The Famous KiP Tea Cosy – Free Knitting Pattern!
Remember our Knit in Public Day?
Remember that amazing tea-cosy Lisa knitted?
She sent us the pattern! We were so excited we tried it out ourselves, just for you (well, maybe a little bit for us too). Our teacosy isn’t quite as pretty as Lisa’s but we love it!
It’s a pretty good pattern for beginner knitters – for someone who’s mastered knit and purl, isn’t panicked by knitting 2 stitches together and sewing things up, and wants to move on a little, this pattern is just perfect! And like our super-easy beginner mug cosy pattern, it was enormously popular among the experienced knitters too 🙂
This pattern makes a teacosy that will comfortably fit a teapot approximately 6″(15cm) diameter. If you want to make it bigger, just cast on another 6 stitches for every extra inch diameter (so for a 8″ diameter pot, cast on 33 stitches). Or to put it another way, another 2 stitches for every extra centimeter diameter (so for a 20cm diameter pot, cast on 31 stitches). These sizes are pretty approximate! But fortunately the cosy is quite stretchy.
The Famous KiP Teacosy Pattern
A note for those who’ve never knitted from a pattern before: don’t worry! We’ve written this specially for people following a pattern for the very first time. The first time you see a * you’ll probably think: what on earth does that mean? If you continue reading, you’ll realise that it marks the beginning of a section you’ll be repeating.
A note for those who can follow knitting patterns standing on their heads: I’m sorry this one is a little more long-winded than usual 🙂
Important: This pattern is in two pieces. Follow the pattern to make your first piece, and then make another piece just like it.
Cast on 21 stitches, leaving a good long tail – at least 15cm/6″
Row 1: k1 (knit one stitch), *p1 (purl one stitch), k1*, repeat the bit in between the ** to the end of the row (ie carry on purling one stitch and knitting the next).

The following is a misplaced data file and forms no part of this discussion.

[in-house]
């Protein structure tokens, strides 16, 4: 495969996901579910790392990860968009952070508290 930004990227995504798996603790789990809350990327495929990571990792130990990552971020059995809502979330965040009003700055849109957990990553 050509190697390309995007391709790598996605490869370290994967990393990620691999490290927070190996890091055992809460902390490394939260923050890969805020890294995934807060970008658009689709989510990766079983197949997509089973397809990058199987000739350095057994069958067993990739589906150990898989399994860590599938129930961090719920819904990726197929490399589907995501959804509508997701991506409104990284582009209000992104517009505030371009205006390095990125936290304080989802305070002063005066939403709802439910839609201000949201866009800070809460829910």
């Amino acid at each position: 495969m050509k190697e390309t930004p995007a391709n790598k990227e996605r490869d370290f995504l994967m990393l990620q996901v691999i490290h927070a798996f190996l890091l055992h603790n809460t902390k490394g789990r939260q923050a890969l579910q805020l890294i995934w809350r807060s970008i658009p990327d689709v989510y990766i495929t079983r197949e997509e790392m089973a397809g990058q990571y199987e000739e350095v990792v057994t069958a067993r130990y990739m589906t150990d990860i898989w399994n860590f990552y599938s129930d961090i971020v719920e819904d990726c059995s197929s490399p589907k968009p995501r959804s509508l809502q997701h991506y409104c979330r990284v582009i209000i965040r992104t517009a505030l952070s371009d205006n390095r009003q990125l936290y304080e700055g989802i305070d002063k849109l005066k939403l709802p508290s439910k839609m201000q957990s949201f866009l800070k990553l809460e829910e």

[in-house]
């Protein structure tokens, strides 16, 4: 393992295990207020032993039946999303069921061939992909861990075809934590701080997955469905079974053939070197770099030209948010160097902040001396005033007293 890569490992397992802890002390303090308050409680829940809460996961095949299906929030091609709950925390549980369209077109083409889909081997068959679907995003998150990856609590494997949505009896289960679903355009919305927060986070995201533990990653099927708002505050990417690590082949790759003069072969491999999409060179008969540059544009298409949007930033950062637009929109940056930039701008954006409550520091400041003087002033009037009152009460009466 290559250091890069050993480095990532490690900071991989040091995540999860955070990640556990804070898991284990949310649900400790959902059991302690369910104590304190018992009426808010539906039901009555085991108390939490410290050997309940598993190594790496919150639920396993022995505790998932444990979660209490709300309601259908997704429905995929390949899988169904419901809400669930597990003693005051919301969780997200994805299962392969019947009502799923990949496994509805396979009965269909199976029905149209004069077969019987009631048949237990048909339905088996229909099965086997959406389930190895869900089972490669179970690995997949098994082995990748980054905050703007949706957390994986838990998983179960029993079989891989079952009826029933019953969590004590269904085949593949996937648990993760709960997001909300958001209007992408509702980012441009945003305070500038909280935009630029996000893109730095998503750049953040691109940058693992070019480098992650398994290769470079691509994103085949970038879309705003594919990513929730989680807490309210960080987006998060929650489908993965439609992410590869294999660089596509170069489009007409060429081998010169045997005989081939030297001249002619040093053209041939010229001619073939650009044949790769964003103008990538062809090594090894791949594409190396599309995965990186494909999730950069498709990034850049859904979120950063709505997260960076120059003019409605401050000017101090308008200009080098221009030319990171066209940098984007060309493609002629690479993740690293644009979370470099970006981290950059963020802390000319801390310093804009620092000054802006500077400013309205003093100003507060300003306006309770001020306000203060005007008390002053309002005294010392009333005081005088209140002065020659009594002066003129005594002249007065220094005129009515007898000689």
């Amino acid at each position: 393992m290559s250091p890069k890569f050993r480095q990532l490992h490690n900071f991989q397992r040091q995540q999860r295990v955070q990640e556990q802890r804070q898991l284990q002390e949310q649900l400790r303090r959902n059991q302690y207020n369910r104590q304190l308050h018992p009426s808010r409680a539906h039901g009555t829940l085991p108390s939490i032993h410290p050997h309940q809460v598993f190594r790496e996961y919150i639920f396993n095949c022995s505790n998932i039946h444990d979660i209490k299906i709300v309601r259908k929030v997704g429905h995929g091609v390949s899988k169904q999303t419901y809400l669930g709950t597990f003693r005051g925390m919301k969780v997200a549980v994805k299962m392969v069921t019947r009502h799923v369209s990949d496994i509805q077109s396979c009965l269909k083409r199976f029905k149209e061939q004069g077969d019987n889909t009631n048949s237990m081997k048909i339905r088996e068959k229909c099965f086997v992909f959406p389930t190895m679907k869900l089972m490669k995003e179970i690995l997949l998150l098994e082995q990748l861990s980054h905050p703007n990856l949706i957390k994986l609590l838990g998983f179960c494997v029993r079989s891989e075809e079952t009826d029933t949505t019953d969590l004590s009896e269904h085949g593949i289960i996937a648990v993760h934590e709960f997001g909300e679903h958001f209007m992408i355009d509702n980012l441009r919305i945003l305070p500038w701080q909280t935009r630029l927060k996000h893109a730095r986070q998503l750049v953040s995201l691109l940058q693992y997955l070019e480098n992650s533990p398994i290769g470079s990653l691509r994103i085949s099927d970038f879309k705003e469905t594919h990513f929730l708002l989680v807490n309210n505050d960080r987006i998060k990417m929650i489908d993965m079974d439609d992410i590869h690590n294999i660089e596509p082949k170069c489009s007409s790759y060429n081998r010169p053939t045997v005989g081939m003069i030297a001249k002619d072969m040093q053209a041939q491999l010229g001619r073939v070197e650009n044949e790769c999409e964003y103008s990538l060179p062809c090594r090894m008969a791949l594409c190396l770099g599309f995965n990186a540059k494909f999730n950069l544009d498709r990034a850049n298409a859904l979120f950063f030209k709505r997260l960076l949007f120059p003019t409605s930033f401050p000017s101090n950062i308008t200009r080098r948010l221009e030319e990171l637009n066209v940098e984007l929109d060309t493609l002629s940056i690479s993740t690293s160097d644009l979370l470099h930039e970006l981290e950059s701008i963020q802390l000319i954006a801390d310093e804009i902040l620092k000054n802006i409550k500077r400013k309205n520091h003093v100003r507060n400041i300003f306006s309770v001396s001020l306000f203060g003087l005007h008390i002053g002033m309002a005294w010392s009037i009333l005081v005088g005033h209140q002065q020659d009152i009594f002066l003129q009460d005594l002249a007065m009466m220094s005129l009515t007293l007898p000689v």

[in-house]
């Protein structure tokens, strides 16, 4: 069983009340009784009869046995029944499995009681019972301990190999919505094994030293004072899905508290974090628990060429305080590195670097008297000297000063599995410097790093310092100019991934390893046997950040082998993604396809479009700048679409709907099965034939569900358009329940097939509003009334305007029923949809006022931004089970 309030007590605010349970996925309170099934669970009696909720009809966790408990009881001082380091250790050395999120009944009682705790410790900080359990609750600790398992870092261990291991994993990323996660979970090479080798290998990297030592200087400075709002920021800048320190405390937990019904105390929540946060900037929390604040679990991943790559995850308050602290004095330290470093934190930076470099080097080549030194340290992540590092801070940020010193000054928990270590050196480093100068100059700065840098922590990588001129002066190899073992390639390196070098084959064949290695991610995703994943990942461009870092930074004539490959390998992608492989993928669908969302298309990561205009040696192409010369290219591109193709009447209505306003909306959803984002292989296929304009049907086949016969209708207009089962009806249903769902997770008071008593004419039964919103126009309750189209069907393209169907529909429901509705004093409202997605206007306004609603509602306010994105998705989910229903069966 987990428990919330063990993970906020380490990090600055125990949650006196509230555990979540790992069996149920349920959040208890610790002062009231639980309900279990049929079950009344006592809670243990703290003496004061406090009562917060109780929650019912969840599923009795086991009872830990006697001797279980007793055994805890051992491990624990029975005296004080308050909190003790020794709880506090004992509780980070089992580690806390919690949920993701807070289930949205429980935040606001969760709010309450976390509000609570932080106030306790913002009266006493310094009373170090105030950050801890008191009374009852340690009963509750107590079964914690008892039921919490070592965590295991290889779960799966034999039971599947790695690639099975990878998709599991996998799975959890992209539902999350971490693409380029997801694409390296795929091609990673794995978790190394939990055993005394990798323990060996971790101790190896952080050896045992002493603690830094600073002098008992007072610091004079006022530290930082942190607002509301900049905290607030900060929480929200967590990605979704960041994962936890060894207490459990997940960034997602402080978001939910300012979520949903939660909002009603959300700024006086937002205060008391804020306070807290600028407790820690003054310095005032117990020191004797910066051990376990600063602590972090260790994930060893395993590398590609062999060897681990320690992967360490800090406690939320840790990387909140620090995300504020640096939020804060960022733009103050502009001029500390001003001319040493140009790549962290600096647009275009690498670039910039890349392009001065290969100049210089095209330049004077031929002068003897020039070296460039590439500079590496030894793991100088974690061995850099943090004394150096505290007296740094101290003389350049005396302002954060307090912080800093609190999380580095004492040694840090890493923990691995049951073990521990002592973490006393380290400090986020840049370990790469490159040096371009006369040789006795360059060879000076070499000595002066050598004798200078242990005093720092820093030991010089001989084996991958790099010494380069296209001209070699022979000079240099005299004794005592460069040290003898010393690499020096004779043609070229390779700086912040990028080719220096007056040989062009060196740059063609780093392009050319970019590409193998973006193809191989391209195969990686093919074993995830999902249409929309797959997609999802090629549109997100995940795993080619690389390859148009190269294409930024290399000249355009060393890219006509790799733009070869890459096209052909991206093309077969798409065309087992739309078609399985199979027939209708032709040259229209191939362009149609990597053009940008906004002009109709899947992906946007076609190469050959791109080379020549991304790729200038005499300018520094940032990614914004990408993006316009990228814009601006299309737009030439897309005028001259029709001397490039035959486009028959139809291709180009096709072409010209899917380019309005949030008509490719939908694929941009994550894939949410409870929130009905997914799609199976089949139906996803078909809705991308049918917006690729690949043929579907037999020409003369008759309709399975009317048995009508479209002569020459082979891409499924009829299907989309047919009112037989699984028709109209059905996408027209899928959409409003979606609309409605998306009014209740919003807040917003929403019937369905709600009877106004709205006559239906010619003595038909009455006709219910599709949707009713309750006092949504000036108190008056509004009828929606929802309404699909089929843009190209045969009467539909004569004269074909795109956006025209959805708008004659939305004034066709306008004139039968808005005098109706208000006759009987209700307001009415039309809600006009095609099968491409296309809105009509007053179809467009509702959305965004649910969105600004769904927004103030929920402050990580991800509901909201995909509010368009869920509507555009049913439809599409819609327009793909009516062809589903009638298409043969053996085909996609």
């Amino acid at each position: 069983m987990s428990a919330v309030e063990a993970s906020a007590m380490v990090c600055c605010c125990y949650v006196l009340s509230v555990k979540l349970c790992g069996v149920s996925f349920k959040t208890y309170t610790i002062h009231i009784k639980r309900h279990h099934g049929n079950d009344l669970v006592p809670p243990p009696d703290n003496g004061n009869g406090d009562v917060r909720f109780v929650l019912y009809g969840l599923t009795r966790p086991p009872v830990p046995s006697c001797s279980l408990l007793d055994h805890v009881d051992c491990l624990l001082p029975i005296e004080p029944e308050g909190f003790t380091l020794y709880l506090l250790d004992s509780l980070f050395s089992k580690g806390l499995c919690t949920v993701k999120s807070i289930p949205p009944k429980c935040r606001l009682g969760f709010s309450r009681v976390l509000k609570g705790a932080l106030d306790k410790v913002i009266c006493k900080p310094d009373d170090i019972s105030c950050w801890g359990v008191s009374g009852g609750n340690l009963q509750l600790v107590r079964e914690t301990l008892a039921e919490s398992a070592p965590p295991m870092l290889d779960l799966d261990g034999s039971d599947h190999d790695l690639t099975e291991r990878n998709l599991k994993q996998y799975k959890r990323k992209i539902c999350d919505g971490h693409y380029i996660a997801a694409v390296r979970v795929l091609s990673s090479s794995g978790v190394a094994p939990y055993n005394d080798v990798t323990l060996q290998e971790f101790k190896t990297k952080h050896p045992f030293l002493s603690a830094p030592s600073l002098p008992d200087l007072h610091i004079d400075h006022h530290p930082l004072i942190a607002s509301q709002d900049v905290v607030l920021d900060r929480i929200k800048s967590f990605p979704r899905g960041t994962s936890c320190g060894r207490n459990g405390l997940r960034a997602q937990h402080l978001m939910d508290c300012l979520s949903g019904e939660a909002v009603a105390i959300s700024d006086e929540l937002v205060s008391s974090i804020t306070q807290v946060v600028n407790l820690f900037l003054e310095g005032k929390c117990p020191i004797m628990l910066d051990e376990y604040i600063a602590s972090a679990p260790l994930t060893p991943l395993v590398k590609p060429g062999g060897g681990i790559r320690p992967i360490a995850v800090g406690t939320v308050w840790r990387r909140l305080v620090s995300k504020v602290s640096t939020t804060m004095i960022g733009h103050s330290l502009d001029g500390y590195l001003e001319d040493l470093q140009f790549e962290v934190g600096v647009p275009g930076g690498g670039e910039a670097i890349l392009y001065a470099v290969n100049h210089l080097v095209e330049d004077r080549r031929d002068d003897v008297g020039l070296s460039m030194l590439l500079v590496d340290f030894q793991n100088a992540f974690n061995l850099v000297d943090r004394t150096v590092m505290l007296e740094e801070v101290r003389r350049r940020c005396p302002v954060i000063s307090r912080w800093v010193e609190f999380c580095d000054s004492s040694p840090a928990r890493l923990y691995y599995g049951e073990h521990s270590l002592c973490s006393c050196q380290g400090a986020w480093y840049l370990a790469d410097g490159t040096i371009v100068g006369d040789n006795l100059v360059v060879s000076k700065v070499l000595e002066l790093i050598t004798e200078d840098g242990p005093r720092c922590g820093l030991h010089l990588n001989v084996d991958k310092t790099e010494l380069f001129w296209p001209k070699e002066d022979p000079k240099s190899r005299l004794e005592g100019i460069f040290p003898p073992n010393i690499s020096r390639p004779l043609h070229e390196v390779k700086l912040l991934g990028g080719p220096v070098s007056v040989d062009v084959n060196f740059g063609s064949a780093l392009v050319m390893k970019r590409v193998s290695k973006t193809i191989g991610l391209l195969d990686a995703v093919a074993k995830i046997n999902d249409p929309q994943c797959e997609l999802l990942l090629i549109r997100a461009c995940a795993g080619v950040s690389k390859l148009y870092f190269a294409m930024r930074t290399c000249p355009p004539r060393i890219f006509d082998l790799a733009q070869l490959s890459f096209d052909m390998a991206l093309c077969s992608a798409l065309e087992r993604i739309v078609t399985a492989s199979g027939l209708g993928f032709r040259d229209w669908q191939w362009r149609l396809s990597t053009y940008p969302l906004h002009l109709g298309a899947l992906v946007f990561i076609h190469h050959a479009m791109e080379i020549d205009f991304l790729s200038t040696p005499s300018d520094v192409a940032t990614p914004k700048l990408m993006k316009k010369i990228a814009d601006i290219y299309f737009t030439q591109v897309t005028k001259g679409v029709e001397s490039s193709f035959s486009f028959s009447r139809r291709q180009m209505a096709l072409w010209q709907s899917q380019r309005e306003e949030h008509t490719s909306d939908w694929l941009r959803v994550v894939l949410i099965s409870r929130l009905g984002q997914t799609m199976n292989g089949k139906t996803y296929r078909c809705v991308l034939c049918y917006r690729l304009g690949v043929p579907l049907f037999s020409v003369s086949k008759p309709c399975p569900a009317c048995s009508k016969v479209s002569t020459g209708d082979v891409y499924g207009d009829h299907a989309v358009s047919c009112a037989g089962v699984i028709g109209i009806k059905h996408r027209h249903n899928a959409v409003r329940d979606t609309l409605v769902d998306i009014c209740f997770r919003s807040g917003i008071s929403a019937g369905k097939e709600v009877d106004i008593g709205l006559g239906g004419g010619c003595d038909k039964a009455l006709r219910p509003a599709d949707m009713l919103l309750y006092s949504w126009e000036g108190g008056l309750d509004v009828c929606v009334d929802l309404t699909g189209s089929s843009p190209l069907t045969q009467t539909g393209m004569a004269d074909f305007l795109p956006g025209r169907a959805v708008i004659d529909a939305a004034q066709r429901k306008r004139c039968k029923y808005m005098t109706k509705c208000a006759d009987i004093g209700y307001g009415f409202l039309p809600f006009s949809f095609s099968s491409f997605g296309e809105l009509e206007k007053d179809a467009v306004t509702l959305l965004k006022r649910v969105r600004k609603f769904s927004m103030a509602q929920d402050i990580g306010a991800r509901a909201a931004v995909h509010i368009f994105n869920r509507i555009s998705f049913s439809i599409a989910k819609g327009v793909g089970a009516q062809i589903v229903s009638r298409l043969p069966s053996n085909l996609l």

Row 2: as Row 1. This stitch – k1p1 in each row – is called ‘moss stitch’. It will give you a lovely texture.
Rows 3 and 4: two more rows of moss stitch (ie k1p1 each row). If you lose your place and can’t remember whether you’re supposed to be knitting or purling, remember that since you have an odd number of stitches, each row should begin and end with a knit stitch. Or, make sure to knit all stitches with the bobbly side facing you and purl all stitches with the smooth side facing you.
Row 5: knit every stitch.
Row 6: purl every stitch. This stitch – knit one row, purl the next – is called ‘stocking stitch’ and will give you the texture most people immediately think of as ‘knitting’.
Rows 7-16: ten more rows of stocking stitch (ie knit one row, purl the next). If you can’t remember whether to knit or purl, remember that when the bobbly side is facing you, you should be purling.
Row 17: k4, k2tog (knit two stitches together; just push your needle through 2 stitches at once when you begin the stitch), k4, k2tog, k4, k2tog, k3. You should be left with 18 stitches.
Row 18: purl
Row 19: k3, *k2tog, k3*, repeat from * to the end of the row (15 stitches)
Row 20: purl
Row 21: *k2, k2tog* repeat twice (you should be 3 stitches away from the end of the row), k1, k2tog (11 stitches)
Rows 22-25: Remember your moss stitch? Do 4 more rows of it
Cast off, leaving a good tail again
Sew the two sides together, using mattress stitch to join ONLY the top and bottom four rows. The stocking-stitch sections in the middle create the gaps for your spout and handle! Thread your ribbon/spare yarn through the knitting, just below the top four rows, using natural gaps between your stitches. decorate with pom-poms, bows or whatever takes your fancy!
Last updated: June 22nd, 2015.